Tracey Morris began to get a measure of what being an Olympic athlete will involve yesterday after her spectacular effort in Sunday's London Marathon was officially rewarded with a place in the British team for Athens.
Still dazed from the blizzard of media attention she had so unexpectedly run into - "It still seems like someone else," she murmured yesterday, "I don't think this will sink in for a while" - the 36-year-old Leeds optician was given a series of tips by the man who was fourth in the last Olympic marathon, Jon Brown, also named in the team after finishing first Briton home.
Invited to pass on some of his experience, Brown's central point was one to which Morris should be ideally receptive given her profession - the need to focus.
"She will be at the British Olympic Association's camp beforehand to prepare, so there's being away from home for a long time before the event," Brown said. "You have to focus on training for weeks beforehand. Also, just preparing for the Olympic Games takes a lot of mental energy because it is such a huge event.
"When you get into the Olympic village, the pressure of the event hits you. It can be overwhelming. But you've got to try and treat it like any other race. You've got to be able to forget about the exterior things and focus on the job in hand.
"You get some people who have been internationals for a long time, but they kind of wilt as much as anyone that's a newcomer. It's just down to the individual concerned."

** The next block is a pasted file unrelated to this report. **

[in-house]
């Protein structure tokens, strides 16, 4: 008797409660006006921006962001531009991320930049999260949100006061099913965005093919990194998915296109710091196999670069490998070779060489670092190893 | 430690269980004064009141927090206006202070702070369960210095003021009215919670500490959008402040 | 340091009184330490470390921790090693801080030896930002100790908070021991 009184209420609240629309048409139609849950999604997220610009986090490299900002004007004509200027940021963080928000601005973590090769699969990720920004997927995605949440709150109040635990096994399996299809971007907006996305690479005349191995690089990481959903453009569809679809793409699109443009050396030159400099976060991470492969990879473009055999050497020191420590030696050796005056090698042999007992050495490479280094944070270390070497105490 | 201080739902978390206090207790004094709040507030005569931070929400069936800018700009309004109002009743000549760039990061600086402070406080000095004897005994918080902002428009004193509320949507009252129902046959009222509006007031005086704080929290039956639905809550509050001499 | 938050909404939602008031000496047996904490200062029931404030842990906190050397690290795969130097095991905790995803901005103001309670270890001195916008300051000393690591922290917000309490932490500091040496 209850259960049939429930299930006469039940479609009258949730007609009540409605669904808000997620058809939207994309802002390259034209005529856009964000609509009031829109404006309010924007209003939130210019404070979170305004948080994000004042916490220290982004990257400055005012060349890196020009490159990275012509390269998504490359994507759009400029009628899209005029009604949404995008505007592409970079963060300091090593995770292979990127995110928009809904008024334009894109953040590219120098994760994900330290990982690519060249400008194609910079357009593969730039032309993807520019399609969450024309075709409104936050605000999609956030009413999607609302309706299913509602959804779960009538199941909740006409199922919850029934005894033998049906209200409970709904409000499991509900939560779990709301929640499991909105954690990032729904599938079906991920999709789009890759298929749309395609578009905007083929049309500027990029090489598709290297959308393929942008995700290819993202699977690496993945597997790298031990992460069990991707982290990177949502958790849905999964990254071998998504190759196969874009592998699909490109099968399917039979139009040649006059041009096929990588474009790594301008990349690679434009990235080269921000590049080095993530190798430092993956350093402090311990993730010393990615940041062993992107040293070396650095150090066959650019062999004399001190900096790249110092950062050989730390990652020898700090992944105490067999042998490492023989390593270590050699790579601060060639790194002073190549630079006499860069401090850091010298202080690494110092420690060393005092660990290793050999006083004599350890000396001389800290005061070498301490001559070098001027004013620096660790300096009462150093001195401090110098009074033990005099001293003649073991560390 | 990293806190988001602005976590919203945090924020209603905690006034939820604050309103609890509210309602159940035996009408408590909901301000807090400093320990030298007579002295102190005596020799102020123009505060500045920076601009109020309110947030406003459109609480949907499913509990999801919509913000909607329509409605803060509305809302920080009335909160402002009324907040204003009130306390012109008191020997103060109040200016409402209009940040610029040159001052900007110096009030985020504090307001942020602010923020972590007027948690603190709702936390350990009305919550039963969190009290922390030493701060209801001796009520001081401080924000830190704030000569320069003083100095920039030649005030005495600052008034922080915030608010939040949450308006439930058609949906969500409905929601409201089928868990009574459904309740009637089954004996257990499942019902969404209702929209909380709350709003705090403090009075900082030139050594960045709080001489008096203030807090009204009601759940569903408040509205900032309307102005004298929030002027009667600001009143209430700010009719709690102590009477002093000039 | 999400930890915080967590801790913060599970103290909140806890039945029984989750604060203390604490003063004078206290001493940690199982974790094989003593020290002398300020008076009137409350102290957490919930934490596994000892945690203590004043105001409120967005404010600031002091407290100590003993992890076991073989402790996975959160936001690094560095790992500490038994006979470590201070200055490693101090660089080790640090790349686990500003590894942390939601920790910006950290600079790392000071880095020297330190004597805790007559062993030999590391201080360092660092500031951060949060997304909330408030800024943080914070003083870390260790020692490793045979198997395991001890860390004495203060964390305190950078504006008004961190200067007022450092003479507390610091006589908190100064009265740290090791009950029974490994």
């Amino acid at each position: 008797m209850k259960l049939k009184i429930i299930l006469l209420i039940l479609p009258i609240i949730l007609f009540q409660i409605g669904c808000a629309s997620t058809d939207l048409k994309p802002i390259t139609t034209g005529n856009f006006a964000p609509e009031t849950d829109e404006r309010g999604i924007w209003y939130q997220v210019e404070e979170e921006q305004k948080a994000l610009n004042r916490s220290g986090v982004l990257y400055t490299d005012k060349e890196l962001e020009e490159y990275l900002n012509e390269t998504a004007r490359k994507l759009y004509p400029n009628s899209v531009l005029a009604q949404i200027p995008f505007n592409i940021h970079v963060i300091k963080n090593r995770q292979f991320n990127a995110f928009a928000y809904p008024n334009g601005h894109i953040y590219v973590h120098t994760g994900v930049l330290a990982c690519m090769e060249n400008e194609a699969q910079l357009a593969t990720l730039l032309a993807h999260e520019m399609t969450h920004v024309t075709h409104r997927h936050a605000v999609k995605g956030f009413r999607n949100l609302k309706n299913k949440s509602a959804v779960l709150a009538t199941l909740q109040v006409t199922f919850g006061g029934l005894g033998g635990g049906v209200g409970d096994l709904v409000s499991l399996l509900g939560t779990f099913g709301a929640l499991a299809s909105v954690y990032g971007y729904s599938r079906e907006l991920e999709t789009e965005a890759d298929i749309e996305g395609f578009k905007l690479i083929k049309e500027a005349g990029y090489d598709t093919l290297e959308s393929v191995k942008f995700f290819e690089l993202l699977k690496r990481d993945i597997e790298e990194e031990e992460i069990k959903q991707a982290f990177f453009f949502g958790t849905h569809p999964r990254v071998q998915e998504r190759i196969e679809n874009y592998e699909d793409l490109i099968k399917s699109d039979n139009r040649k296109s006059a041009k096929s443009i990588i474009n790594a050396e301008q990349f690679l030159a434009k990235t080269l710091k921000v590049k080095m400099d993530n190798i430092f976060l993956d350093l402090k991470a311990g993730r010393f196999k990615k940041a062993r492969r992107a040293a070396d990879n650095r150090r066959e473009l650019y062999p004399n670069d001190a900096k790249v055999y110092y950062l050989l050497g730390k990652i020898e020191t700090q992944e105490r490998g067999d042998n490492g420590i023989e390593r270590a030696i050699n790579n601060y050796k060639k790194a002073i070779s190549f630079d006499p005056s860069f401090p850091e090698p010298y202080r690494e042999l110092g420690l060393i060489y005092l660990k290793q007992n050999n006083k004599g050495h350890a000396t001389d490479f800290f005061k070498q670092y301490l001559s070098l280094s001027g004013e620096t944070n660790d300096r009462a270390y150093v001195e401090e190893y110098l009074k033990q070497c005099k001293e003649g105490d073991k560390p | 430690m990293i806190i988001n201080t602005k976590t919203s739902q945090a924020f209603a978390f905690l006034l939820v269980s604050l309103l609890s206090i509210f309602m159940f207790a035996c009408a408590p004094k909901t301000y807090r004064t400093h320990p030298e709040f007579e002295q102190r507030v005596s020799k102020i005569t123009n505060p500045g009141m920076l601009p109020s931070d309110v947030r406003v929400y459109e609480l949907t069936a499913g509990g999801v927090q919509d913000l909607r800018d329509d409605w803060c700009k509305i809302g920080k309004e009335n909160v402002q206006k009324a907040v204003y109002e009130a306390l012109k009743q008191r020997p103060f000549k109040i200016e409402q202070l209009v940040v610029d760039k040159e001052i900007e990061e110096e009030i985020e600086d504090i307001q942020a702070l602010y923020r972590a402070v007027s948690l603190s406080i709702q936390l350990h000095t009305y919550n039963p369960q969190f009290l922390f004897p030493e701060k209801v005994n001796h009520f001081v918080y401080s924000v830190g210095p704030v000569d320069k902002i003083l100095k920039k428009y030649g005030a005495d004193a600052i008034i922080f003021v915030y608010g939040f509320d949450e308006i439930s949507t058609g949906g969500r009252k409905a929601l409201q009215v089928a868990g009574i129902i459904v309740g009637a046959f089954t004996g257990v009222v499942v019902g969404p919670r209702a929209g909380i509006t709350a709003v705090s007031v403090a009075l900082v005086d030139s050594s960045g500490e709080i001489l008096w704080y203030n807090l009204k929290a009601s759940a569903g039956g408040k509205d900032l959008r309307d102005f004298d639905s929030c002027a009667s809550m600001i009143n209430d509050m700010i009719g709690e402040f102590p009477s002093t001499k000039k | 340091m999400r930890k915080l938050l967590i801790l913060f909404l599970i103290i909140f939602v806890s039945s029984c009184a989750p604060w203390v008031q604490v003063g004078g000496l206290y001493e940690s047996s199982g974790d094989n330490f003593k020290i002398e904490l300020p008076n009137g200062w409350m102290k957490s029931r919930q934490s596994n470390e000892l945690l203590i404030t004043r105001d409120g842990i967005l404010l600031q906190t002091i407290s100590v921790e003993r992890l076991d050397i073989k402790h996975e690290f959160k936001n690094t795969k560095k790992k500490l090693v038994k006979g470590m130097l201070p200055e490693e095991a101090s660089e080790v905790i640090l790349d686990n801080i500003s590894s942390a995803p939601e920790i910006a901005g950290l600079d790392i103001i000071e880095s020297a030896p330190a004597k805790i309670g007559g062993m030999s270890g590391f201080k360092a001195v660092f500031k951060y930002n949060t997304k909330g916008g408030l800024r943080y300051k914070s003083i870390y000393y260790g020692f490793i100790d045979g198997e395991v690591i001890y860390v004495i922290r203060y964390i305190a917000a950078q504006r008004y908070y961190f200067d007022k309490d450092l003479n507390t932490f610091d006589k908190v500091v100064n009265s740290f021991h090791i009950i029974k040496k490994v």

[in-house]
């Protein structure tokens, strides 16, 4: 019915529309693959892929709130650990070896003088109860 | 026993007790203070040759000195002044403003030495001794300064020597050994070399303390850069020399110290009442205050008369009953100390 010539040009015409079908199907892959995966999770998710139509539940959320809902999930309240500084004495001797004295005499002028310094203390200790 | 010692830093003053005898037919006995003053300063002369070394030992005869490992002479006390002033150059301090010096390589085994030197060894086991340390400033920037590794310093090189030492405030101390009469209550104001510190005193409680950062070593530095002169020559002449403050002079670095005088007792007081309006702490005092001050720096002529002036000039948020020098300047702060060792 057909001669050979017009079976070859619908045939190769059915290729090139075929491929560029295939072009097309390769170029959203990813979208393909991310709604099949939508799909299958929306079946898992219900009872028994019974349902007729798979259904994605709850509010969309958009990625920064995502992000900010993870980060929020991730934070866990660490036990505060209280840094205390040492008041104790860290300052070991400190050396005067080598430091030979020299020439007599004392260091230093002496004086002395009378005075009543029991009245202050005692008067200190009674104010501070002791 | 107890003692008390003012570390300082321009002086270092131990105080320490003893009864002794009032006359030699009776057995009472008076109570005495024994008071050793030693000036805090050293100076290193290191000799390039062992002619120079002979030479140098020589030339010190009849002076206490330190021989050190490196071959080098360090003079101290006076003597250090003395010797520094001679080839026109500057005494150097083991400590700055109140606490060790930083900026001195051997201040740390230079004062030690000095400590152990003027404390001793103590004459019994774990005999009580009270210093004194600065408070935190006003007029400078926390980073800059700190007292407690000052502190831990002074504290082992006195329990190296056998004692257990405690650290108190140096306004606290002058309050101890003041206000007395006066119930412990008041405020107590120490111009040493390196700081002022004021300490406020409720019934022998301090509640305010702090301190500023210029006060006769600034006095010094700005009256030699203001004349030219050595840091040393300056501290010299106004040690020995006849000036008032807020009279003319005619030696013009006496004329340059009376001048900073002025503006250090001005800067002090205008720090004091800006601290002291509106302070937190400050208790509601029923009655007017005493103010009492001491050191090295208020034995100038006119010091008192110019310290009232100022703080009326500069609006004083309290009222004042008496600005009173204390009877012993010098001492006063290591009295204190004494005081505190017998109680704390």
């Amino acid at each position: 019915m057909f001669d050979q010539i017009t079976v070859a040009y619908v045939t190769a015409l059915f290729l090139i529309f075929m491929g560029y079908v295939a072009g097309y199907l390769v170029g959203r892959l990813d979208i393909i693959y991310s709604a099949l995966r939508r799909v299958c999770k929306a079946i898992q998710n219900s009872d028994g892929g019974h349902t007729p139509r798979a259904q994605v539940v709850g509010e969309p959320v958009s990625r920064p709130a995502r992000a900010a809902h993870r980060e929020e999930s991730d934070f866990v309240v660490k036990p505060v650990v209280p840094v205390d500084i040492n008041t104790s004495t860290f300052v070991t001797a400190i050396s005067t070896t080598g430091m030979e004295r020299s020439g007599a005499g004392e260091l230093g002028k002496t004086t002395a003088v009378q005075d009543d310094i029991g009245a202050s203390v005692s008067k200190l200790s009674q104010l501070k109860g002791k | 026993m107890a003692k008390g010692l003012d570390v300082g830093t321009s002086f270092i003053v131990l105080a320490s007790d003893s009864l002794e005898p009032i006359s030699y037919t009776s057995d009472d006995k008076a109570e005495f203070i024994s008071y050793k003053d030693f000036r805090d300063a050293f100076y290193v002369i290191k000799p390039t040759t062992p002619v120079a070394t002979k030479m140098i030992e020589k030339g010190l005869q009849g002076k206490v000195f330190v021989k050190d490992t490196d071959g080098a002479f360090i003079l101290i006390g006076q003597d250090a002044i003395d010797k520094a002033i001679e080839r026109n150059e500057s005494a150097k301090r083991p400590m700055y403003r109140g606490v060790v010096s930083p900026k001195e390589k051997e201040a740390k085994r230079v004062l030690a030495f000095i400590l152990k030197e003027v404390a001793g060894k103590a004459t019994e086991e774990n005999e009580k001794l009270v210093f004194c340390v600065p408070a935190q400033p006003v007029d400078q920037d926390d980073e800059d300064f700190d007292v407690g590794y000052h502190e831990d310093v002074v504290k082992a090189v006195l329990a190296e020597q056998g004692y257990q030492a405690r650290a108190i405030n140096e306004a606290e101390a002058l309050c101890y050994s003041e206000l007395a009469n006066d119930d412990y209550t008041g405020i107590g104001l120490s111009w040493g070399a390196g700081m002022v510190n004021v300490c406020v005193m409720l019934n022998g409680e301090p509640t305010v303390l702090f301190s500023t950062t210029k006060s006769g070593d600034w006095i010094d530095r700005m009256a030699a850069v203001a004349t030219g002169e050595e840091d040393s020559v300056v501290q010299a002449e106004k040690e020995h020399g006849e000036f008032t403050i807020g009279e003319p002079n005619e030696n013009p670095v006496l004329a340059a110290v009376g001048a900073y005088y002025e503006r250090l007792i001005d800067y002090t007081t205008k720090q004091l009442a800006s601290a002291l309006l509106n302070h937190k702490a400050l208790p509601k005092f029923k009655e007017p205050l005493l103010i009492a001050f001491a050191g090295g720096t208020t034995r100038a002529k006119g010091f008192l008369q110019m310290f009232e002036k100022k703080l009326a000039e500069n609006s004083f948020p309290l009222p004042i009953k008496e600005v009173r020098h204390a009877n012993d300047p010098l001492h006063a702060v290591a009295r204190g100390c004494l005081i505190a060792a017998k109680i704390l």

It was a typically honest assessment from Brown, who has settled his differences with the London organisers after complaining in midweek that he was being offered no appearance money. Yesterday, the race organiser, Dave Bedford, announced that the event was funding all three athletes who clinched selection on Sunday - Morris, Brown and Dan Robinson - with training grants of $7,500 (£4,100), an award which will also go to the pacemaker Liz Yelling, who was named along with last year's champion Paula Radcliffe.
Morris looked suitably grave as she contemplated what her new life as an Olympic athlete would involve. "I have always watched the Olympics, but I certainly never thought I would be going there," she said. "You were in awe of people who were taking part in it. They are the élite athletes. So this is just amazing."
She and her husband Paul, who completed Sunday's race in 4hr 45min, more than two hours slower than his wife, had celebrated modestly the previous night - "I had a few glasses of wine," she said brightly - and were setting off back home on the train yesterday afternoon.
Mr Morris was finding the fuss over Mrs Morris as bemusing as she was, having been made aware of her performance on his mobile phone in the second half of his race. "It has been fantastic," he said. "But there's a lot of hard work to be done now. She needs to get herself acclimatised to the Athens heat, so she'll be going to the BOA camp in Cyprus."
Morris admitted that since she began serious training six months ago - up to 86 miles a week - she had found it increasingly hard to fit the running in around full-time work.
But she has already spoken to her employers and the prospects of sympathetic treatment appear good. "He said they will support me and I think I will get some time off," she said. She has certainly earned it.Reuse content